I haven't used one yet in any kind of real world setting, but given Milwaukee's general track record in the hand tool category, this is an exciting release. Not sure where they'll be sold, but Home Depot is a good bet.
There are going to be six wrenches available, ranging from a 6-inch all the way to a 15-inch. There will also be a 8-inch wide jaw model.
I've spent my fair share of afternoons trying to clean old gunked up bolts. I've used wire brushes and I've used small files (between the threads). One thing I haven't used is the Thread Wizard, mostly because I didn't know it existed until just a few days ago.
It's a simple little design and (judging from the video, at least) it looks pretty successful. It's basically a die with a wire brush set behind it. There are two models available (metric and SAE) and each is built to handle eight sizes of bolt. The design also allows for the tool to be held in the hand or clamped in a vise.
They cost $25 a piece, so if you want the set, it'll set you back $50. At first, I thought, "well, now THAT's expensive." But now that I'm thinking about it, the immediate ability to quickly clean up 16 different sized bolts is fairly significant. For the right person, I could see these things paying for themselves fairly quickly.
Sears is celebrating President's Day by offering military personnel 40 percent (yeah, that's big!) off regular-priced tools. Or if the tool is already on sale, then it's an additional 10% off. The sale is in-store only and to be eligible you must be either active, reserve, or retired military. You'll also have to present a valid military ID.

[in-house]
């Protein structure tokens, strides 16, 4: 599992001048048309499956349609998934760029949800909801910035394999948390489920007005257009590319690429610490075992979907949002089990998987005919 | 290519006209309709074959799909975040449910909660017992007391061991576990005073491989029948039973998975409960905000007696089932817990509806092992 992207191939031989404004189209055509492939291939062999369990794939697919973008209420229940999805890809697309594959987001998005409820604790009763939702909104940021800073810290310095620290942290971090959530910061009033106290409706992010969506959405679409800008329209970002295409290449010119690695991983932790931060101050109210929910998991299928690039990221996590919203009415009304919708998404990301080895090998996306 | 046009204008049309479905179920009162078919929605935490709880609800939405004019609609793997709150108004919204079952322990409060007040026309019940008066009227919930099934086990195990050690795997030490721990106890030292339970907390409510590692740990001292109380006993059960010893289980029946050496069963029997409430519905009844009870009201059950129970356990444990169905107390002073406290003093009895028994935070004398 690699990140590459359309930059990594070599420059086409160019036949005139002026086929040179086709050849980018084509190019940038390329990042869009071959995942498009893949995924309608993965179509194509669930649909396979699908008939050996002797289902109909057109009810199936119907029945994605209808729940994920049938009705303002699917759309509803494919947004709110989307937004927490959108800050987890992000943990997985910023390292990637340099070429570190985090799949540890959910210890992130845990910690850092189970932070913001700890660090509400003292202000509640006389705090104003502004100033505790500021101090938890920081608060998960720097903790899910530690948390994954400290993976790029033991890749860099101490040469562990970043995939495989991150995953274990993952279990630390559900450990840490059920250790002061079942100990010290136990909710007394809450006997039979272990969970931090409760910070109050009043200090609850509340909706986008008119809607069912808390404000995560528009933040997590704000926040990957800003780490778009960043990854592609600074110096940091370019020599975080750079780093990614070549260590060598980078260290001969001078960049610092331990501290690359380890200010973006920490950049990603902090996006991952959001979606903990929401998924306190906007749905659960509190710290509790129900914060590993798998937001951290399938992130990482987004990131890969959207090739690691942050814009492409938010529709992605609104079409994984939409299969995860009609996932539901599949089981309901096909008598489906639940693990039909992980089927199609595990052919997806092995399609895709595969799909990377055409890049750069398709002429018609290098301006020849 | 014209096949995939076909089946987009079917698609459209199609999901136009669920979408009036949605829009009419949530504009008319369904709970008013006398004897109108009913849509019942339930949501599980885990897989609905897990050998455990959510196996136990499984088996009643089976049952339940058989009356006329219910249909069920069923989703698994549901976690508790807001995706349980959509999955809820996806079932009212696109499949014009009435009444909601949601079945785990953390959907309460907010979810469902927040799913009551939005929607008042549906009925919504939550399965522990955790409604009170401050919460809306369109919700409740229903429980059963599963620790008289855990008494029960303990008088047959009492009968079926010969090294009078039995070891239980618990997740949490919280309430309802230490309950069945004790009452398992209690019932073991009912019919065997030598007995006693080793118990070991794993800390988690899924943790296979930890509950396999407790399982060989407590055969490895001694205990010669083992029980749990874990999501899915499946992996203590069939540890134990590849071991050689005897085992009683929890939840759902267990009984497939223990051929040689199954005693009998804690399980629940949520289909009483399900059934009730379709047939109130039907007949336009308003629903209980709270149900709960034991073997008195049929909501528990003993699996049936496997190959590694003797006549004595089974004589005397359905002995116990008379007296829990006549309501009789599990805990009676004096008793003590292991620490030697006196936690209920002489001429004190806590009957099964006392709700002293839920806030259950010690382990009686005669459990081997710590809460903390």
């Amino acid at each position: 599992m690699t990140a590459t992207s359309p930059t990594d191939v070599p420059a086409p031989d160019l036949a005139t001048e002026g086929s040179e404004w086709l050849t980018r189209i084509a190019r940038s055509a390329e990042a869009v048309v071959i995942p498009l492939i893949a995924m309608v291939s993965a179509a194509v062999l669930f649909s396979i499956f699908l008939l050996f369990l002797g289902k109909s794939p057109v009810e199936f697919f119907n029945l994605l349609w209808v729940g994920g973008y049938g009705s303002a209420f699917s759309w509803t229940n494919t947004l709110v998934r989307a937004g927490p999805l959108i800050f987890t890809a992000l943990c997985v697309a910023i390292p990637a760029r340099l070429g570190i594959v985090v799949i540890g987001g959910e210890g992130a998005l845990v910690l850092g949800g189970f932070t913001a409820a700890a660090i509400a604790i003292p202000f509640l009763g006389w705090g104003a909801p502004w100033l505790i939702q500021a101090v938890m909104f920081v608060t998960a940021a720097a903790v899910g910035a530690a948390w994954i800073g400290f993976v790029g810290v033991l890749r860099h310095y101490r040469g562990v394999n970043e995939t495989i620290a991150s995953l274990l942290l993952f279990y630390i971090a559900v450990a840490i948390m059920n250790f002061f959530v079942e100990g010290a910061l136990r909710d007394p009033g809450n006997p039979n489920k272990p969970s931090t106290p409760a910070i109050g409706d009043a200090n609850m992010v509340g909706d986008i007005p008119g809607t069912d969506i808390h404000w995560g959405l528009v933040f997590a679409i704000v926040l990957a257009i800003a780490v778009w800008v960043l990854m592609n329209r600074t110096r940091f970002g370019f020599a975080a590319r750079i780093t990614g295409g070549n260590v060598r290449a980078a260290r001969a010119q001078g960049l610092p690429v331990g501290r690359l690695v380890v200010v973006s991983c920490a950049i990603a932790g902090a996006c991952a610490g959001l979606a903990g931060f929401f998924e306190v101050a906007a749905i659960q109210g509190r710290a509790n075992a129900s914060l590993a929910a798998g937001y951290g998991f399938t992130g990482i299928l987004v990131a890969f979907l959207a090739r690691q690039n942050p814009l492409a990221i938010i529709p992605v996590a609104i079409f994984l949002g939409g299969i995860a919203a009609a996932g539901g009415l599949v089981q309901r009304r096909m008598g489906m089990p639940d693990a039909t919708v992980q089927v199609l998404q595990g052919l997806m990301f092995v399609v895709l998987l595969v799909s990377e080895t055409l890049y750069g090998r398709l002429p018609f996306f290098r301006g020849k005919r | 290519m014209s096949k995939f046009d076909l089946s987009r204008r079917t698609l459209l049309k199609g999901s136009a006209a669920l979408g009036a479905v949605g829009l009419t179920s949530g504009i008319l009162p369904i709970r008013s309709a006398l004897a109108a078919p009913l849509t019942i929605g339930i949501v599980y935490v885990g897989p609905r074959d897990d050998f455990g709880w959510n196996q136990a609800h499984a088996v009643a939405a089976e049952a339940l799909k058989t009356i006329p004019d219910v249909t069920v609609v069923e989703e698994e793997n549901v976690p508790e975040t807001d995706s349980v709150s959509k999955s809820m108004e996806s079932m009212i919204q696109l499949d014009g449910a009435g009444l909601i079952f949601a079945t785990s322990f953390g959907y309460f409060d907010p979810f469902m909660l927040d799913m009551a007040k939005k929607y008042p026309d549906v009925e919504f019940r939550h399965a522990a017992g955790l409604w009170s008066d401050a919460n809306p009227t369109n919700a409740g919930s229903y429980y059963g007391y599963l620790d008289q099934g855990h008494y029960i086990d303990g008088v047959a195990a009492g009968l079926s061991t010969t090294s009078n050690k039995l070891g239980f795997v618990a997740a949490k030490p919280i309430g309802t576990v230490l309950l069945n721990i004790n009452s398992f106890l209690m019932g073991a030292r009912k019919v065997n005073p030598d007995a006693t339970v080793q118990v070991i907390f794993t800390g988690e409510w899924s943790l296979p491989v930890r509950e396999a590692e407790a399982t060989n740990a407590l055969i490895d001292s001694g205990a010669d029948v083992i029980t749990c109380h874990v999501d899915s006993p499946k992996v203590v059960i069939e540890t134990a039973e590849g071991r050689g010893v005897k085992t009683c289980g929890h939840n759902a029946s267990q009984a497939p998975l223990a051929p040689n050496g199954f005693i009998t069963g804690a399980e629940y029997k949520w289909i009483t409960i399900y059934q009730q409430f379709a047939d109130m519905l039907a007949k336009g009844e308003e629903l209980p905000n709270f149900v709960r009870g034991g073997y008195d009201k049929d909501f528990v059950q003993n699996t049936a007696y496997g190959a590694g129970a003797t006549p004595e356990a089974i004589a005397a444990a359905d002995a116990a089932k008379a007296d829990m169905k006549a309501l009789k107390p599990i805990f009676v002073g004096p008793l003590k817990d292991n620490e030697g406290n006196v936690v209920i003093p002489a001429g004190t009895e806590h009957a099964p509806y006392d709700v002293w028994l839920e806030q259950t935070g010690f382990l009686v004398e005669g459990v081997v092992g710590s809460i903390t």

The sale runs from Feb 11th to Feb 15th.
So yes, this is good. Pass it on if you know someone who could take advantage of it.
Well, me neither until yesterday. But after checking it out, I wish I'd had one for the past 15 or so years. It's a product from a small manufacturer and it's just getting off the ground, but man, does it look useful.
It's a tiny, long-reach clamp perfect for all kinds of tight space work. It looks like it's basically two small pieces of flattened, round metal stock, one sleeved within the other. The inside one can be moved in and out of the larger one with a knurled thumb turn. This increases or decreases the small jawed clamp end. Really simple and smart idea.
It looks the most useful for the mechanical tinkerer who can't always jam their hands into the hidden depths surrounding the engine block. But as a parent, I'd be more inclined to use this thing as a "Lego Retrieval Tool." There is a video of it in use below, and it's one of those things that has you smacking your forehead thinking, "really, this doesn't already exist?"
Klein, a company that doesn't seem to do much in the way of "sittin' still," has recently released a new line-up of clamp meters and multimeters. These ten new tools (six clamp meters and four multimeters) range in capability and brawn. Only a few of them have Klein's Tough Meter designation, which comes down to a higher drop rating and a greater resistance to good old H20.
The new clamp meters (models CL110, CL210, CL310, CL600, CL700, CL800) and multimeters (MM300, MM400, MM600, MM700) are all packed to the gills with features and capabilities. There are differences though (of course, why would there be so many models if there weren't?). It would take me about three weeks to list everything here, so the links above go to a .pdf of a brochure that explains the differences in wonderful chart format. If you're into it, you can spend hours with them. Have at it.